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Diaz-Balart, Lofgren praise Senate farm worker measure

2013_0628_LofgrenDiazBalart Rep. Mario Diaz-Balart, R-Fla., left, and Zoe Lofgren, D-Calif., answer questions about a House immigration bill this morning at a Bloomberg Government event. (Jerry Hagstrom/The Hagstrom Report)


Rep. Mario Diaz-Balart, R-Fla., and Zoe Lofgren, D-Calif., today both praised the farm worker section of the Senate-passed immigration bill, but declined to say whether it would be included as written in an immigration bill they and other House members are trying to write.

Rep. Mario Diaz-Balart, R-Fla.

Rep. Mario Diaz-Balart, R-Fla.

Speaking at a breakfast event sponsored by Bloomberg Government and the National Restaurant Association, Diaz-Balart noted that the group of House members had met with the Ag Workforce Coalition and the United Farm Workers leaders who developed the agriculture provisions in the Senate bill, and learned “how complex the needs are of agriculture.”

The fact that “these folks got together is a very positive step” and “a very meritorious effort,” Diaz-Balart said. But he added, “That doesn’t mean we agree with every aspect” of their agreement.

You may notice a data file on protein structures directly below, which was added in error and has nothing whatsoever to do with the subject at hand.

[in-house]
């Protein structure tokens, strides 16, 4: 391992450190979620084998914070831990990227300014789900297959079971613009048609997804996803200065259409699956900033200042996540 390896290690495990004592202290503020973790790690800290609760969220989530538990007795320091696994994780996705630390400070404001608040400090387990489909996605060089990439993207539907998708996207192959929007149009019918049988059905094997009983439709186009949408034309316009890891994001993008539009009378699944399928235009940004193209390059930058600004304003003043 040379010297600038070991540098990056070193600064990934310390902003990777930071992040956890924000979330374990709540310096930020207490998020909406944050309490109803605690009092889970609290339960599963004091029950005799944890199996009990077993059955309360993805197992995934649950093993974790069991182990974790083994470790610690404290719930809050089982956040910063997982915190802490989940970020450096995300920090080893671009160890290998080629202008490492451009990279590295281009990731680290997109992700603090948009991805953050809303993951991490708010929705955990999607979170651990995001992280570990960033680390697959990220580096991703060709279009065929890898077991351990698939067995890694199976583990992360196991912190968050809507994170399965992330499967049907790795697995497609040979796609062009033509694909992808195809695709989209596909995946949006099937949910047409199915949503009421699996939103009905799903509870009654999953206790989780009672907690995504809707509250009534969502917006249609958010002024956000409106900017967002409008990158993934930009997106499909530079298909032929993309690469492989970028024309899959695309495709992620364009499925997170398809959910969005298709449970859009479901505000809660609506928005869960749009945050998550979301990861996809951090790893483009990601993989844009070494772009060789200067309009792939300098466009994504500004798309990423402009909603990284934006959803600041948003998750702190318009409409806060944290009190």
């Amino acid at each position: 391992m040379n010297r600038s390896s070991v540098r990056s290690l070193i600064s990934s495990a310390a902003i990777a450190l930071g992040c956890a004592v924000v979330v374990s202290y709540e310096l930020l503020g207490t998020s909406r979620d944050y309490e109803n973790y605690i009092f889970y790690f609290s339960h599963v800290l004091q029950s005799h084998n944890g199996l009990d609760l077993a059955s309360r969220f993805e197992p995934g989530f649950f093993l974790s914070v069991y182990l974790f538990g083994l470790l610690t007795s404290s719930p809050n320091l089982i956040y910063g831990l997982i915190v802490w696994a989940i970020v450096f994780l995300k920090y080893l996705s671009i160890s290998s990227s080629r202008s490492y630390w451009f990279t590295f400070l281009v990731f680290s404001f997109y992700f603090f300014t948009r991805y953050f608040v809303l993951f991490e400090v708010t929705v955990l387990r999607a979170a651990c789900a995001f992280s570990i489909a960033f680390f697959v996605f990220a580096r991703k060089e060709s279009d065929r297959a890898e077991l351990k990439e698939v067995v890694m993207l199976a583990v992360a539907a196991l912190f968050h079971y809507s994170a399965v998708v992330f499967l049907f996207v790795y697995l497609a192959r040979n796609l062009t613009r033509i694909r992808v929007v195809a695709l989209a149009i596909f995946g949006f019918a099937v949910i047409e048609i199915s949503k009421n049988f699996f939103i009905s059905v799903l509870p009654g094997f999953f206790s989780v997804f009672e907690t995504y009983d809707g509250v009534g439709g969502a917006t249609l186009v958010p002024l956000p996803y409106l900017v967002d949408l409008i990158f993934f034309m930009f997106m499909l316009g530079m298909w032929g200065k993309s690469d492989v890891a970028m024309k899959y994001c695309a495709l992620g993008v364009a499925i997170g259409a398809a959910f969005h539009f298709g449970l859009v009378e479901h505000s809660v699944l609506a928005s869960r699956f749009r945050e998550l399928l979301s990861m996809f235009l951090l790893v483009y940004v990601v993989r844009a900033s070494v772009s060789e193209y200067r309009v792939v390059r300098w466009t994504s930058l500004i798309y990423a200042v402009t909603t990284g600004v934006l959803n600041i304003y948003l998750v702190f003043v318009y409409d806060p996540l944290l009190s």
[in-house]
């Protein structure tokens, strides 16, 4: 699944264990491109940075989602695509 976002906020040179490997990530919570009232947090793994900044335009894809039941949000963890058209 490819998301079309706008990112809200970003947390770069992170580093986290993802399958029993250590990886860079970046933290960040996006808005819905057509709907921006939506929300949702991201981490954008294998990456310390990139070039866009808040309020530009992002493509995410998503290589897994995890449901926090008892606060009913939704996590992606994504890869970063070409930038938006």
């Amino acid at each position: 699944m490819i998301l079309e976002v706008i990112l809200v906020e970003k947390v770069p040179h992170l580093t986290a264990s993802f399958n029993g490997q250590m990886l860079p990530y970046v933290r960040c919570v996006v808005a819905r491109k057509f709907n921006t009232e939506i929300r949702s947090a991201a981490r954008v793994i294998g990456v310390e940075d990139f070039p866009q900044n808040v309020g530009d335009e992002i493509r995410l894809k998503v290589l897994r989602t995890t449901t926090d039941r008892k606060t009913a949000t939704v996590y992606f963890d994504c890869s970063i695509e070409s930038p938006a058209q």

Rep. Zoe Lofgren, D-Calif.

Rep. Zoe Lofgren, D-Calif.

Lofgren said that 70 groups, from sheepherders to vegetable farmers, and workers reaching agreement was impressive. “It is all put together in a way that is hard to do,” Lofgren added.

Lofgren, the ranking member on the House Judiciary Immigration and Border Security Subcommittee, said that the section in the Senate bill is “probably the best we are going to get,” in contrast to the agriculture guest worker bill that House Judiciary Chairman Bob Goodlatte, R-Va., sponsored and the committee approved.

Lofgren said she considered the Goodlatte bill to be an “absurd” piece of legislation because it calls on farm workers to “come forward, identify yourself, leave the country and maybe” get a chance to come back legally.

Diaz-Balart and Lofgren declined to discuss details of their overall proposal or when they would release the bill.

Diaz-Balart said House members “don’t feel pressure” from the Senate passage of the bill. The pressure, he said, comes from the need to fix the immigration situation itself, noting that it’s not good to have 11 million people in the country who want to be a part of it and are not.

The Agriculture Workforce Coalition today praised the Senate vote and said, “In the coming weeks, the AWC looks forward to working with members of the House of Representatives as that chamber begins to develop its own immigration reform proposals. We encourage House members to ensure that any legislation contains meaningful reform to meet agriculture's current and future labor needs.”

Meanwhile, Rep. Ileana Ros-Lehtinen, R-Fla., said on CNN that she fears conservatives will try to kill the immigration bill the way they killed the farm bill, The Hill reported.